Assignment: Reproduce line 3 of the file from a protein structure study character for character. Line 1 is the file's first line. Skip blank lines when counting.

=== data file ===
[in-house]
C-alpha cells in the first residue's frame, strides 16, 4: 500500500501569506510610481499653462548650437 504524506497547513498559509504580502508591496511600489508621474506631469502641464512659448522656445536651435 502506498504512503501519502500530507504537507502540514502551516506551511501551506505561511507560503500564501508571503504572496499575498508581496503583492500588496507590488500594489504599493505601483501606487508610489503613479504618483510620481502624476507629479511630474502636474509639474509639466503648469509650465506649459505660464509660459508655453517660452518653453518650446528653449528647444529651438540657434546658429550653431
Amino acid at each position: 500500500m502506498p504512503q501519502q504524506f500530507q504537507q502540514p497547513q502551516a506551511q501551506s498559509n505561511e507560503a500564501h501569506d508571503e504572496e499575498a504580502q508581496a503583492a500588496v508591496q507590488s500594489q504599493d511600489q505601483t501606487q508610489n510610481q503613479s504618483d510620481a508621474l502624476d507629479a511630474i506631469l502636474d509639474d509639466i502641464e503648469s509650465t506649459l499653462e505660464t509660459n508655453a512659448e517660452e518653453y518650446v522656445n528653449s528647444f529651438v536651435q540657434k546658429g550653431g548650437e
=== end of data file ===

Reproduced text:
Amino acid at each position: 500500500m502506498p504512503q501519502q504524506f500530507q504537507q502540514p497547513q502551516a506551511q501551506s498559509n505561511e507560503a500564501h501569506d508571503e504572496e499575498a504580502q508581496a503583492a500588496v508591496q507590488s500594489q504599493d511600489q505601483t501606487q508610489n510610481q503613479s504618483d510620481a508621474l502624476d507629479a511630474i506631469l502636474d509639474d509639466i502641464e503648469s509650465t506649459l499653462e505660464t509660459n508655453a512659448e517660452e518653453y518650446v522656445n528653449s528647444f529651438v536651435q540657434k546658429g550653431g548650437e